Using recycled materials and card, the children can build, finish and test their own prototypes.

There are links to the technology curriculum at both key stages; and to other areas of geography, history and citizenship.


Our towns and cities are full of fast-food outlets. But street foods are not unique to the developed world. Mobile kitchens line the pavement in Manikganj, a town of 38,000 people in Bangladesh. Here, the street food business employs hundreds of people and has a turnover of two million US dollars a year.

Bangladeshi fast food includes samosas made with vegetable, coconut and spices (shingara); puffed rice balls (mooa); and a savoury spice mix called chana-chur. Shaheen makes shingara. She sells breakfast to people on their way to work. She buys all her ingredients from the market and uses a traditional recipe that she learned from her mother. She spends her profits on rent and food for her family.

Fatema Begum, from Zanjira town in Bangladesh, has set up a fruit-processing centre making jams, jelly, pickle and sauce. Her centre employs 50 women who are trained in food processing.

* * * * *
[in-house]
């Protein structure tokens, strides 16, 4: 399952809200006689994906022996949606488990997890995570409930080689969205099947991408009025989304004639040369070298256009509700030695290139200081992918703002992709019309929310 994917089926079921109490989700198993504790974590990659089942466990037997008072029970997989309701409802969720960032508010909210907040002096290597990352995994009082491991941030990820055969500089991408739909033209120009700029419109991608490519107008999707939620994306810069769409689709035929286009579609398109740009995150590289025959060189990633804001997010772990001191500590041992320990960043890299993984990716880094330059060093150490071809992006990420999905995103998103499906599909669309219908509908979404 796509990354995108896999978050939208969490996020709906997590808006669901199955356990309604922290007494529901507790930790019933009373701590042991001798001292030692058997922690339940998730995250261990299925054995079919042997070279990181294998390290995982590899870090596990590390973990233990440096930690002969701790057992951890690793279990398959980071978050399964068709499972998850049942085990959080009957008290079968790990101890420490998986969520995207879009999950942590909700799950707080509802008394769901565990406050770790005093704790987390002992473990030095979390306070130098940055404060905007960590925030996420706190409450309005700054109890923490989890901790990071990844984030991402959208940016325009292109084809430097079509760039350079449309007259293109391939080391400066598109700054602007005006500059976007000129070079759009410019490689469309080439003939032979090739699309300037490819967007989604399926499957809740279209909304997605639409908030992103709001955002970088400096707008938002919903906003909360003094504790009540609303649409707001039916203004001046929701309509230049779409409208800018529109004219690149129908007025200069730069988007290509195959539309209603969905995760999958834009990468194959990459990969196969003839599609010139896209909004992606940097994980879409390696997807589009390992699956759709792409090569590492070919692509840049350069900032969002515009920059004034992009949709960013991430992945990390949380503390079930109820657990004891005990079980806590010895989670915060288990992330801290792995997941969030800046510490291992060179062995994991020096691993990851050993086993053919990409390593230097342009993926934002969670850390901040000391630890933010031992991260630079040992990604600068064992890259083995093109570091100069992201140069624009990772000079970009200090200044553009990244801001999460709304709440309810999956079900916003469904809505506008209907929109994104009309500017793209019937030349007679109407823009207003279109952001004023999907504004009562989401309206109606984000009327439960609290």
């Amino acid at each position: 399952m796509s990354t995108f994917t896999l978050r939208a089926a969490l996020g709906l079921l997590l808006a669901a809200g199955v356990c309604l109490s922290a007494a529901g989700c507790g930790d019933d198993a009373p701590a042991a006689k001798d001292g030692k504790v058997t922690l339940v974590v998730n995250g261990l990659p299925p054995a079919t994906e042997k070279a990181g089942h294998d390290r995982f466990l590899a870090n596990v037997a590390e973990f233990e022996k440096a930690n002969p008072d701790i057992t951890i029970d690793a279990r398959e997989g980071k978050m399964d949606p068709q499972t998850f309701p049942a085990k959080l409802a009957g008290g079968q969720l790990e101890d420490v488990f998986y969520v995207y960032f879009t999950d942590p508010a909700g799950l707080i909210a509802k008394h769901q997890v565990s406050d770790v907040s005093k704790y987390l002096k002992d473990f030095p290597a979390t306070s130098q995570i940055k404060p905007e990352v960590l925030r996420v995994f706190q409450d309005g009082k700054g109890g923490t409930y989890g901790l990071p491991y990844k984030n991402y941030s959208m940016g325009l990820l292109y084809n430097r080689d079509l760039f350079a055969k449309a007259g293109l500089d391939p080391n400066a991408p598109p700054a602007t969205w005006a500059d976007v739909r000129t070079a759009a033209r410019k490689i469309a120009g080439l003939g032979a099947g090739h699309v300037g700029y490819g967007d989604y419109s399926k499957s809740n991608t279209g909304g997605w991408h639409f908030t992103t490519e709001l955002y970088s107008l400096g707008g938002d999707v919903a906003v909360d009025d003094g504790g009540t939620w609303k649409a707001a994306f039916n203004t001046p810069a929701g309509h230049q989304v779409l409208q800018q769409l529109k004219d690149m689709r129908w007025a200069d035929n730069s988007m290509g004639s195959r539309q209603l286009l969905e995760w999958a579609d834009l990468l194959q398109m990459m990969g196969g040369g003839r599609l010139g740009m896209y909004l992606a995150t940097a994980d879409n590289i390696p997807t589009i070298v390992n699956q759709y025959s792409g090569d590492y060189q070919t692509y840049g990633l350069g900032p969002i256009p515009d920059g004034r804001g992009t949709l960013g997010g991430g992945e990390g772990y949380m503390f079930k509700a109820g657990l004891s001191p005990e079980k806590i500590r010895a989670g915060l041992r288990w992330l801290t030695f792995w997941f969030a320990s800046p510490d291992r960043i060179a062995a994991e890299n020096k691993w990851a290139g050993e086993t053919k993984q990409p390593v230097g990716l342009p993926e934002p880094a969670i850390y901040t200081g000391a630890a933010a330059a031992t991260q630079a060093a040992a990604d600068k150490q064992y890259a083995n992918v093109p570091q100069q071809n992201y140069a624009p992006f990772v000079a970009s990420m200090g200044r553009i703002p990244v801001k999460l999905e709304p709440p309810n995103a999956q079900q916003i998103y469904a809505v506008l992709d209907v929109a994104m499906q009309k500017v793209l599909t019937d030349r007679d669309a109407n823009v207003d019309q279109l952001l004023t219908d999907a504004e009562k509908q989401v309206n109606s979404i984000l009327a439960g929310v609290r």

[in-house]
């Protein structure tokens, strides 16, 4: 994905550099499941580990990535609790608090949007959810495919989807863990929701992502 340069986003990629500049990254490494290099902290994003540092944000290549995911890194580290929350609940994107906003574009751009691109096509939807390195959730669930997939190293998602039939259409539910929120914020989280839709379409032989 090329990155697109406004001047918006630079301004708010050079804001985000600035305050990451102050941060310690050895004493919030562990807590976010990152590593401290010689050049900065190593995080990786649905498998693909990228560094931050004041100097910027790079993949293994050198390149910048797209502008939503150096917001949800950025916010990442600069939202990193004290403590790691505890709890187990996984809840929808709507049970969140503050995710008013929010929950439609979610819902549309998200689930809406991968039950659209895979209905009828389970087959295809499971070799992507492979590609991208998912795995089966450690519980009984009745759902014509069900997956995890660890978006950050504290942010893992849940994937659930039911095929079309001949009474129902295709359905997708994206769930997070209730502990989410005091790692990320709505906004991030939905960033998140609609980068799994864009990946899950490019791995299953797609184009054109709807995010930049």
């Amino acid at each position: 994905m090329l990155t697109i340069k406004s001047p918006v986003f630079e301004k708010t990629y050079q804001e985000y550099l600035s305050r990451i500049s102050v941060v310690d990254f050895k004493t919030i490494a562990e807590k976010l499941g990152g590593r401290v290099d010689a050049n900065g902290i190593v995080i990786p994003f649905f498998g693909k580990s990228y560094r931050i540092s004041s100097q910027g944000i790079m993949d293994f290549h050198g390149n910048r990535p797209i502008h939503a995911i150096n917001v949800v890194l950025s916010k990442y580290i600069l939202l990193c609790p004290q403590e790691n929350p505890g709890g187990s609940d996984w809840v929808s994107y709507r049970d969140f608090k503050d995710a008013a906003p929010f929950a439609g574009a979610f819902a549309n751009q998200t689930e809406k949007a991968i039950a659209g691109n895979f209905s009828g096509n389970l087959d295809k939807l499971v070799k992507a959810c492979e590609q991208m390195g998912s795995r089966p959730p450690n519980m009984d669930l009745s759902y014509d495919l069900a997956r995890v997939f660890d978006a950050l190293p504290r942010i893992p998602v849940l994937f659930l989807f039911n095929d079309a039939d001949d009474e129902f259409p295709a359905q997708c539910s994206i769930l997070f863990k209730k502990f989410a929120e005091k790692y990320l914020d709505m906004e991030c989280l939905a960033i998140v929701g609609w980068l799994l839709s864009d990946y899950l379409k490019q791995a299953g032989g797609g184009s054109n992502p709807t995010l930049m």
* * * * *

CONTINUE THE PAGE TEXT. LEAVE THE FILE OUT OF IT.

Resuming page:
Children can design a healthy breakfast food.

* Give them oats, wheat flakes, and unsweetened corn flakes as a staple, then let them more sparingly add flavour, texture and appearance enhancing foods, such as dried fruits, nuts and kernels.

* Ask pupils to make a mix that would appeal to a younger sister or brother; to test their new cereal by asking friends to taste it and give their opinion; to improve their design by altering proportions of the ingredients; and to name, package and market their idea. Links to technology, PSHE, sustainable development and citizenship.